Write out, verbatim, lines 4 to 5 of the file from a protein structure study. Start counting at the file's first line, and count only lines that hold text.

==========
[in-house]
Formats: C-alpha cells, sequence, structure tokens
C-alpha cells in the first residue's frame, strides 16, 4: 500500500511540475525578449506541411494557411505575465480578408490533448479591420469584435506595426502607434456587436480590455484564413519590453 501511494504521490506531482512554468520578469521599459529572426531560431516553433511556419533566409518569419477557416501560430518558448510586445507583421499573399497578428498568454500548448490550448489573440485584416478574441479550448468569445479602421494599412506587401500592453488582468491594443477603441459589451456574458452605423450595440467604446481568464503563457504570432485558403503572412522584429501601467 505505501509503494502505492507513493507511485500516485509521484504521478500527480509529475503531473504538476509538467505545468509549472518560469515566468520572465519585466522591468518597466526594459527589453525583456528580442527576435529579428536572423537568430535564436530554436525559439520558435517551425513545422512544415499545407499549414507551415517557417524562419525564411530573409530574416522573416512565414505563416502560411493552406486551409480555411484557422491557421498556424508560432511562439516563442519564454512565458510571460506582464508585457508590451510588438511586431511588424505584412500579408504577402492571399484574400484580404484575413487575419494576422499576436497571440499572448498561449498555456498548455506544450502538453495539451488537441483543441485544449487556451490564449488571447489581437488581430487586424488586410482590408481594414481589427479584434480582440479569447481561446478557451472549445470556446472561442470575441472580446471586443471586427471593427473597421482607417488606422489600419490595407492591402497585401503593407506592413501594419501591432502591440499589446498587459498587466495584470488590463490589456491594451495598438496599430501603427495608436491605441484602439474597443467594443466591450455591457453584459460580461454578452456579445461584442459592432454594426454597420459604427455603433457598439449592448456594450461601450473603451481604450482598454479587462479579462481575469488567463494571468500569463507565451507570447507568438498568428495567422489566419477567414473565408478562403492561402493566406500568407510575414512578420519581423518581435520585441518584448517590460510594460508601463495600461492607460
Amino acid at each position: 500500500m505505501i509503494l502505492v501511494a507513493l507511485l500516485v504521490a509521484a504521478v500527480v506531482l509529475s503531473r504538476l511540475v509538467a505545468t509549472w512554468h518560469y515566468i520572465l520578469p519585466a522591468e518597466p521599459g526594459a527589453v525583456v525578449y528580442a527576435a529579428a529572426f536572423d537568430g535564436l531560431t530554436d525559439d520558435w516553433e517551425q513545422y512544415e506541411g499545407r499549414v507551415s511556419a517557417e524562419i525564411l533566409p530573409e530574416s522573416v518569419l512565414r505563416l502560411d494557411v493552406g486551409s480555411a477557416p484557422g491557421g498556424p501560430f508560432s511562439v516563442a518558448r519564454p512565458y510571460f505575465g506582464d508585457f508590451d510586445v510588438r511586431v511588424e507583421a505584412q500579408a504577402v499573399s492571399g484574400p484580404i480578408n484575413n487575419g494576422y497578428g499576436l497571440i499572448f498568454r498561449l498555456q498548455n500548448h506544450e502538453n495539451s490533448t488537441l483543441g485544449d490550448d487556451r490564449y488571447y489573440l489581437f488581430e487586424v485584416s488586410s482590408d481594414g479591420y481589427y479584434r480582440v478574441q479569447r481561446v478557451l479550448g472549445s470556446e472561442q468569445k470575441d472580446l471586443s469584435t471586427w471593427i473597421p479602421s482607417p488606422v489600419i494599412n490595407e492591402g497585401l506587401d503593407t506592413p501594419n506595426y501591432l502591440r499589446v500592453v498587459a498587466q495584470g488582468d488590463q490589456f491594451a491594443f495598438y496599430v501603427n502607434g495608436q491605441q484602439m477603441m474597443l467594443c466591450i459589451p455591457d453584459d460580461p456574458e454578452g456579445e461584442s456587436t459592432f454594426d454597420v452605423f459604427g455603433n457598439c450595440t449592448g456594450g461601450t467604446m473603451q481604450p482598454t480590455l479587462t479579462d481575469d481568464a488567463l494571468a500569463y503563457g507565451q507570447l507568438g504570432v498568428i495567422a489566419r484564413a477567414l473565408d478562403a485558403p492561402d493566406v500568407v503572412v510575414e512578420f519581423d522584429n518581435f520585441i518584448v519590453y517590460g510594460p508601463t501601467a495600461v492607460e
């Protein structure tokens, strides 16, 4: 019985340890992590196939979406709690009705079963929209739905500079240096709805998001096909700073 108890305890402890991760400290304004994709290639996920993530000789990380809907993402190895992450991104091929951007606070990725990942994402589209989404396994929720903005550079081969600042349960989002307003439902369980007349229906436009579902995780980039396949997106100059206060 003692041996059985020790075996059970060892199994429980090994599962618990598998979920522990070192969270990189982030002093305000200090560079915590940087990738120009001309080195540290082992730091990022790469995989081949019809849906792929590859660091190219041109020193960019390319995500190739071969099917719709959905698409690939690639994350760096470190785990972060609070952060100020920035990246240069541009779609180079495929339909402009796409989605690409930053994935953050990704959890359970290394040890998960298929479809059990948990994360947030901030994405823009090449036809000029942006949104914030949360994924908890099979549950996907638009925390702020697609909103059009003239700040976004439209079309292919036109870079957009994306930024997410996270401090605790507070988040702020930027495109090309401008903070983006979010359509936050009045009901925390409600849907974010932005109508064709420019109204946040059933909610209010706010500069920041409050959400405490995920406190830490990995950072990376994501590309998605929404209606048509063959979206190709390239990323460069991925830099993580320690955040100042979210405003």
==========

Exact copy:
Amino acid at each position: 500500500m505505501i509503494l502505492v501511494a507513493l507511485l500516485v504521490a509521484a504521478v500527480v506531482l509529475s503531473r504538476l511540475v509538467a505545468t509549472w512554468h518560469y515566468i520572465l520578469p519585466a522591468e518597466p521599459g526594459a527589453v525583456v525578449y528580442a527576435a529579428a529572426f536572423d537568430g535564436l531560431t530554436d525559439d520558435w516553433e517551425q513545422y512544415e506541411g499545407r499549414v507551415s511556419a517557417e524562419i525564411l533566409p530573409e530574416s522573416v518569419l512565414r505563416l502560411d494557411v493552406g486551409s480555411a477557416p484557422g491557421g498556424p501560430f508560432s511562439v516563442a518558448r519564454p512565458y510571460f505575465g506582464d508585457f508590451d510586445v510588438r511586431v511588424e507583421a505584412q500579408a504577402v499573399s492571399g484574400p484580404i480578408n484575413n487575419g494576422y497578428g499576436l497571440i499572448f498568454r498561449l498555456q498548455n500548448h506544450e502538453n495539451s490533448t488537441l483543441g485544449d490550448d487556451r490564449y488571447y489573440l489581437f488581430e487586424v485584416s488586410s482590408d481594414g479591420y481589427y479584434r480582440v478574441q479569447r481561446v478557451l479550448g472549445s470556446e472561442q468569445k470575441d472580446l471586443s469584435t471586427w471593427i473597421p479602421s482607417p488606422v489600419i494599412n490595407e492591402g497585401l506587401d503593407t506592413p501594419n506595426y501591432l502591440r499589446v500592453v498587459a498587466q495584470g488582468d488590463q490589456f491594451a491594443f495598438y496599430v501603427n502607434g495608436q491605441q484602439m477603441m474597443l467594443c466591450i459589451p455591457d453584459d460580461p456574458e454578452g456579445e461584442s456587436t459592432f454594426d454597420v452605423f459604427g455603433n457598439c450595440t449592448g456594450g461601450t467604446m473603451q481604450p482598454t480590455l479587462t479579462d481575469d481568464a488567463l494571468a500569463y503563457g507565451q507570447l507568438g504570432v498568428i495567422a489566419r484564413a477567414l473565408d478562403a485558403p492561402d493566406v500568407v503572412v510575414e512578420f519581423d522584429n518581435f520585441i518584448v519590453y517590460g510594460p508601463t501601467a495600461v492607460e
């Protein structure tokens, strides 16, 4: 019985340890992590196939979406709690009705079963929209739905500079240096709805998001096909700073 108890305890402890991760400290304004994709290639996920993530000789990380809907993402190895992450991104091929951007606070990725990942994402589209989404396994929720903005550079081969600042349960989002307003439902369980007349229906436009579902995780980039396949997106100059206060 003692041996059985020790075996059970060892199994429980090994599962618990598998979920522990070192969270990189982030002093305000200090560079915590940087990738120009001309080195540290082992730091990022790469995989081949019809849906792929590859660091190219041109020193960019390319995500190739071969099917719709959905698409690939690639994350760096470190785990972060609070952060100020920035990246240069541009779609180079495929339909402009796409989605690409930053994935953050990704959890359970290394040890998960298929479809059990948990994360947030901030994405823009090449036809000029942006949104914030949360994924908890099979549950996907638009925390702020697609909103059009003239700040976004439209079309292919036109870079957009994306930024997410996270401090605790507070988040702020930027495109090309401008903070983006979010359509936050009045009901925390409600849907974010932005109508064709420019109204946040059933909610209010706010500069920041409050959400405490995920406190830490990995950072990376994501590309998605929404209606048509063959979206190709390239990323460069991925830099993580320690955040100042979210405003």